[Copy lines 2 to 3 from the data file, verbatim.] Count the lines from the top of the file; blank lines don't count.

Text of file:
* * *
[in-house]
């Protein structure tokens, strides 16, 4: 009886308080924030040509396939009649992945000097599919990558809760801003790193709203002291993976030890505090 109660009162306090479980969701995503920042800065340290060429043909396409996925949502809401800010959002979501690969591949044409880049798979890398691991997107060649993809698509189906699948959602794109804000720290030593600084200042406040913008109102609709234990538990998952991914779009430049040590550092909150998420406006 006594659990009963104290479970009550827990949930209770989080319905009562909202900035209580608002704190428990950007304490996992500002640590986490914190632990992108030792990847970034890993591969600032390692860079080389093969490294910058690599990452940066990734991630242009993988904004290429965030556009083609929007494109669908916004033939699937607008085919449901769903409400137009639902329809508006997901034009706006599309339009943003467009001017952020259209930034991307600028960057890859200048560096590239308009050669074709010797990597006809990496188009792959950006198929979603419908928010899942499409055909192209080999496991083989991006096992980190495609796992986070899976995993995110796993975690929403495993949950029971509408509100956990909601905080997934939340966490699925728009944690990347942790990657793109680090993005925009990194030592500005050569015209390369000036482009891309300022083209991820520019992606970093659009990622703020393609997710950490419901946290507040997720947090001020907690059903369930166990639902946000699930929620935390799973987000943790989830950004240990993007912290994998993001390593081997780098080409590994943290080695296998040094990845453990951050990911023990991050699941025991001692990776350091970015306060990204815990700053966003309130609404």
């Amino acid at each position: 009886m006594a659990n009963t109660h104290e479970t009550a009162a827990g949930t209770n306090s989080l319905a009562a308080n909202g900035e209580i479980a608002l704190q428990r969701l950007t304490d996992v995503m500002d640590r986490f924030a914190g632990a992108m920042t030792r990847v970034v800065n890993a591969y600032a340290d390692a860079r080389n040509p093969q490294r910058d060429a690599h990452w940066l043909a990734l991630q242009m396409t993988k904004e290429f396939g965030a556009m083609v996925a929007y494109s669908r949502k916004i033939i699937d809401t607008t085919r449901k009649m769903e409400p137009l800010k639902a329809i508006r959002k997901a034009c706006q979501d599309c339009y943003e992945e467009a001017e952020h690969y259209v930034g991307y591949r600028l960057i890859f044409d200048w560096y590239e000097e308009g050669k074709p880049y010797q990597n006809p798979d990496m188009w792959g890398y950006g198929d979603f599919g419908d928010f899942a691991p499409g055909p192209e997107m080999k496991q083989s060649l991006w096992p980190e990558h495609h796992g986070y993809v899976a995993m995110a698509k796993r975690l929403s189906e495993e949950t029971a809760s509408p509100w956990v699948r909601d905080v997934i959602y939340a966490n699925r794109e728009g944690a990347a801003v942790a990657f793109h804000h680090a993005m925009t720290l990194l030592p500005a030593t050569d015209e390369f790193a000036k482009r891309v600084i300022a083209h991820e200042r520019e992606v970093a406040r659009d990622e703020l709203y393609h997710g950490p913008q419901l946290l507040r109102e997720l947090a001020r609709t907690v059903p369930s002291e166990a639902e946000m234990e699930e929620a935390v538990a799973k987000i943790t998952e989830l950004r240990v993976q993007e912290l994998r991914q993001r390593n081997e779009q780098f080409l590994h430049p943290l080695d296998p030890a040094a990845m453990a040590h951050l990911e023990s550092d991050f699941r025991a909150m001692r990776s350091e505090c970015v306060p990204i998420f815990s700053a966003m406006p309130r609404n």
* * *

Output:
């Protein structure tokens, strides 16, 4: 009886308080924030040509396939009649992945000097599919990558809760801003790193709203002291993976030890505090 109660009162306090479980969701995503920042800065340290060429043909396409996925949502809401800010959002979501690969591949044409880049798979890398691991997107060649993809698509189906699948959602794109804000720290030593600084200042406040913008109102609709234990538990998952991914779009430049040590550092909150998420406006 006594659990009963104290479970009550827990949930209770989080319905009562909202900035209580608002704190428990950007304490996992500002640590986490914190632990992108030792990847970034890993591969600032390692860079080389093969490294910058690599990452940066990734991630242009993988904004290429965030556009083609929007494109669908916004033939699937607008085919449901769903409400137009639902329809508006997901034009706006599309339009943003467009001017952020259209930034991307600028960057890859200048560096590239308009050669074709010797990597006809990496188009792959950006198929979603419908928010899942499409055909192209080999496991083989991006096992980190495609796992986070899976995993995110796993975690929403495993949950029971509408509100956990909601905080997934939340966490699925728009944690990347942790990657793109680090993005925009990194030592500005050569015209390369000036482009891309300022083209991820520019992606970093659009990622703020393609997710950490419901946290507040997720947090001020907690059903369930166990639902946000699930929620935390799973987000943790989830950004240990993007912290994998993001390593081997780098080409590994943290080695296998040094990845453990951050990911023990991050699941025991001692990776350091970015306060990204815990700053966003309130609404």
């Amino acid at each position: 009886m006594a659990n009963t109660h104290e479970t009550a009162a827990g949930t209770n306090s989080l319905a009562a308080n909202g900035e209580i479980a608002l704190q428990r969701l950007t304490d996992v995503m500002d640590r986490f924030a914190g632990a992108m920042t030792r990847v970034v800065n890993a591969y600032a340290d390692a860079r080389n040509p093969q490294r910058d060429a690599h990452w940066l043909a990734l991630q242009m396409t993988k904004e290429f396939g965030a556009m083609v996925a929007y494109s669908r949502k916004i033939i699937d809401t607008t085919r449901k009649m769903e409400p137009l800010k639902a329809i508006r959002k997901a034009c706006q979501d599309c339009y943003e992945e467009a001017e952020h690969y259209v930034g991307y591949r600028l960057i890859f044409d200048w560096y590239e000097e308009g050669k074709p880049y010797q990597n006809p798979d990496m188009w792959g890398y950006g198929d979603f599919g419908d928010f899942a691991p499409g055909p192209e997107m080999k496991q083989s060649l991006w096992p980190e990558h495609h796992g986070y993809v899976a995993m995110a698509k796993r975690l929403s189906e495993e949950t029971a809760s509408p509100w956990v699948r909601d905080v997934i959602y939340a966490n699925r794109e728009g944690a990347a801003v942790a990657f793109h804000h680090a993005m925009t720290l990194l030592p500005a030593t050569d015209e390369f790193a000036k482009r891309v600084i300022a083209h991820e200042r520019e992606v970093a406040r659009d990622e703020l709203y393609h997710g950490p913008q419901l946290l507040r109102e997720l947090a001020r609709t907690v059903p369930s002291e166990a639902e946000m234990e699930e929620a935390v538990a799973k987000i943790t998952e989830l950004r240990v993976q993007e912290l994998r991914q993001r390593n081997e779009q780098f080409l590994h430049p943290l080695d296998p030890a040094a990845m453990a040590h951050l990911e023990s550092d991050f699941r025991a909150m001692r990776s350091e505090c970015v306060p990204i998420f815990s700053a966003m406006p309130r609404n």